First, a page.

The shofar is a polished ram’s horn blown during Jewish ceremonies. When making a shofar it is most important to only use the horn of an acceptable, kosher animal: a ram, gazelle, antelope or goat. Tradition forbids the use of a cow’s horn (due to the association of cows with the sin of the golden calf). A ram’s horn is the most commonly used for making a shofar. Horns can be ordered from a butcher store or bought directly from a slaughterhouse.
Boil the horn for 2-5 hours in soapy water, then remove the cartilage with a pick.
Measure the length of the hollow section by inserting wire or a stick down the centre of the hollow. Add approx 2cm to that measurement. Mark the total measurement (length of hollow + one inch) on the outside of the horn, then once the shofar is completely dry, cut or saw off the tip at the above-mentioned mark. Drill at the sawn off end, using a 1/8 of an inch drill, continuing until the drill meets the hollow of the horn.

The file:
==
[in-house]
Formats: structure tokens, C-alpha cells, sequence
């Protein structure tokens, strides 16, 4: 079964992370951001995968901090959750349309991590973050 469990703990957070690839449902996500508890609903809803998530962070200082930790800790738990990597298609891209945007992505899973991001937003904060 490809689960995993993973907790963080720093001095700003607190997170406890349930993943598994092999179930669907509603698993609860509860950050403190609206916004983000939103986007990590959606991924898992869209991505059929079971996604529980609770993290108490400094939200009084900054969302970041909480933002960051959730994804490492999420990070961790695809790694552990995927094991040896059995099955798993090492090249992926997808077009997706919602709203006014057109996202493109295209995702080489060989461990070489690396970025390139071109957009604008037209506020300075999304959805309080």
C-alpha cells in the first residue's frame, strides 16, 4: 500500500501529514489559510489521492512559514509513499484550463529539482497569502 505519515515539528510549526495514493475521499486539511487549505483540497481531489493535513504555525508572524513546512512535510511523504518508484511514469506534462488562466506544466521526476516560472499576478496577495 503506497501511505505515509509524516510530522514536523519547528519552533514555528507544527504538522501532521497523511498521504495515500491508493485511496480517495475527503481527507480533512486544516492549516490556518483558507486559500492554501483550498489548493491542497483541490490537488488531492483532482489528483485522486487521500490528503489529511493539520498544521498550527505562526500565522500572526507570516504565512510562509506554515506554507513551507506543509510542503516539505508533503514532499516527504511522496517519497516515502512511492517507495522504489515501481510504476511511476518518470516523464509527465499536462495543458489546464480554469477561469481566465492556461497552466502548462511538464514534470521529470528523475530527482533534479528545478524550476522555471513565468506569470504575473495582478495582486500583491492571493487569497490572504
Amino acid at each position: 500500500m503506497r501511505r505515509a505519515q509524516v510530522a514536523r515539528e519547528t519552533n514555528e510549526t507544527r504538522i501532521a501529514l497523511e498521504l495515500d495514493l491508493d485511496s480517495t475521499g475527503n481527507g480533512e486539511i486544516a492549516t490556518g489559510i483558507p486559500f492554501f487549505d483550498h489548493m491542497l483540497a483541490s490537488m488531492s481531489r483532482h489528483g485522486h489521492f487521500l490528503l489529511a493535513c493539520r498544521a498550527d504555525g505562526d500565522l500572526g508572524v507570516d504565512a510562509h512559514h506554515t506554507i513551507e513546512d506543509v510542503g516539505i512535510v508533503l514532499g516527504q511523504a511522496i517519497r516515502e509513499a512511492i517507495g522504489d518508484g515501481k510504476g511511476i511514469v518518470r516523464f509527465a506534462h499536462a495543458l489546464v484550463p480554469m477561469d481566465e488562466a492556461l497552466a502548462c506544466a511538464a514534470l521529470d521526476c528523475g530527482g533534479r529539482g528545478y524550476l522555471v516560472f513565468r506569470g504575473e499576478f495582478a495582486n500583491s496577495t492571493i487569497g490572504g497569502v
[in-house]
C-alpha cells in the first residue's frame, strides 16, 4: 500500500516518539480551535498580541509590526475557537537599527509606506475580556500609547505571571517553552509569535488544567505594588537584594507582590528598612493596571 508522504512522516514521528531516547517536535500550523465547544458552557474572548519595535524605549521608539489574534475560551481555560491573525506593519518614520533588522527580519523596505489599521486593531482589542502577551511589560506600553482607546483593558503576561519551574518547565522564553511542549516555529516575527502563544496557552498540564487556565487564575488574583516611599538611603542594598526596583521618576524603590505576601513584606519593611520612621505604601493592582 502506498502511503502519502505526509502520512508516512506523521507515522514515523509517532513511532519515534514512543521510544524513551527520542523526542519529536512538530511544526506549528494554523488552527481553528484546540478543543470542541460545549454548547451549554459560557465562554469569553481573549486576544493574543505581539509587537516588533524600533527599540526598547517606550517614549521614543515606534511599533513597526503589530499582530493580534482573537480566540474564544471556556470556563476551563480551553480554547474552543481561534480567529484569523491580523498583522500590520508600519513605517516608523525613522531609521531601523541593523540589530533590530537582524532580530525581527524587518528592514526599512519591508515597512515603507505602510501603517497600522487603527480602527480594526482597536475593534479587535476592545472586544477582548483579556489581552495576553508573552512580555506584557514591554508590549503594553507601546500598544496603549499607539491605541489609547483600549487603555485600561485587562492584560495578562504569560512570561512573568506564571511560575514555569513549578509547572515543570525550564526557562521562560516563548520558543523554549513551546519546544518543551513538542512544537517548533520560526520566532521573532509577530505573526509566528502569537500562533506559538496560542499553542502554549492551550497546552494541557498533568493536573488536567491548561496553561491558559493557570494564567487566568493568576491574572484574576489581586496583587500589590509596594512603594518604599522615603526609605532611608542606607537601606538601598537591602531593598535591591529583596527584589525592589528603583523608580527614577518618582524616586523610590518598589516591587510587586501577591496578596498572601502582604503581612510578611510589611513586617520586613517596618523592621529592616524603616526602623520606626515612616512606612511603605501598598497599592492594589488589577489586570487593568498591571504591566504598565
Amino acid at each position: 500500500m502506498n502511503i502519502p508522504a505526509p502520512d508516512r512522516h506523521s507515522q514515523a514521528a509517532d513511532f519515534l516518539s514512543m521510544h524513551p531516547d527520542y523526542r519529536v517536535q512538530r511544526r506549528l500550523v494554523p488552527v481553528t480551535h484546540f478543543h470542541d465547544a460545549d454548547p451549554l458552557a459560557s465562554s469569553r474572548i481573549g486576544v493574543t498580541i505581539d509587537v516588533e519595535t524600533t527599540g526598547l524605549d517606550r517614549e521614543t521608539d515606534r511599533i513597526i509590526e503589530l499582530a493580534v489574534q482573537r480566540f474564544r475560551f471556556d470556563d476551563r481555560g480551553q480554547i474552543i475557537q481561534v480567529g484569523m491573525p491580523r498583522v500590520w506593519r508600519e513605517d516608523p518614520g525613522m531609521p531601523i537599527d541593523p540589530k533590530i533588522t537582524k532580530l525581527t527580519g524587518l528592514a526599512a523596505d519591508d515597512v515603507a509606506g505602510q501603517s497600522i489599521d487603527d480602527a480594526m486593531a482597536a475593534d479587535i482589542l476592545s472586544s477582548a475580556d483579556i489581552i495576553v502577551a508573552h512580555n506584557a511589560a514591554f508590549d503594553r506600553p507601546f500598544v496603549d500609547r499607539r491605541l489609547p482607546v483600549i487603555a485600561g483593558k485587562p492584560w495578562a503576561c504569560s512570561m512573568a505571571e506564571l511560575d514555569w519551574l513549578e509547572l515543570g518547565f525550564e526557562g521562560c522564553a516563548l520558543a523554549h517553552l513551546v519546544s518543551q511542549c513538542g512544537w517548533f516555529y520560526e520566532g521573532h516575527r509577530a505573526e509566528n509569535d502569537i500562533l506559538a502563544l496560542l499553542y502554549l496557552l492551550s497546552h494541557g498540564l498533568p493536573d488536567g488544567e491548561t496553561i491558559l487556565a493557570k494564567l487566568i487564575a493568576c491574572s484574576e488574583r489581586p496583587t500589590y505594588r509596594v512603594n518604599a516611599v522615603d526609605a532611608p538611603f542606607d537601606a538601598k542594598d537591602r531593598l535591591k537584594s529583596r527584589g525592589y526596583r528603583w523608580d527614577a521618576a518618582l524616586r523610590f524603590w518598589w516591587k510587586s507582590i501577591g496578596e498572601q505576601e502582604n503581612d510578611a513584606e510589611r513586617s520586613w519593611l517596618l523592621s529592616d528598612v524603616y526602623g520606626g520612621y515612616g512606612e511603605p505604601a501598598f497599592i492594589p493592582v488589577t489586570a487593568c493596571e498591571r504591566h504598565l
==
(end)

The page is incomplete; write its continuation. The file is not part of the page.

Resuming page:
Next, carve a bell-shaped mouthpiece, similar to that found on a trumpet, at the end of the shofar. Then smooth it using an electric tool. The mouthpiece should be modified to suit the needs of the blower.
The entire inner and outer surface can be smoothed using an electric tool. Do not shine it, but rather keep it rough and uneven. There should not be any holes in the sides of the shofar, nor should any paint be added to it. Designs can be carved on the outer edge, or on the body of the shofar.
Once the shofar is complete and blown properly, its sound will be unique and will remain with you for a long time.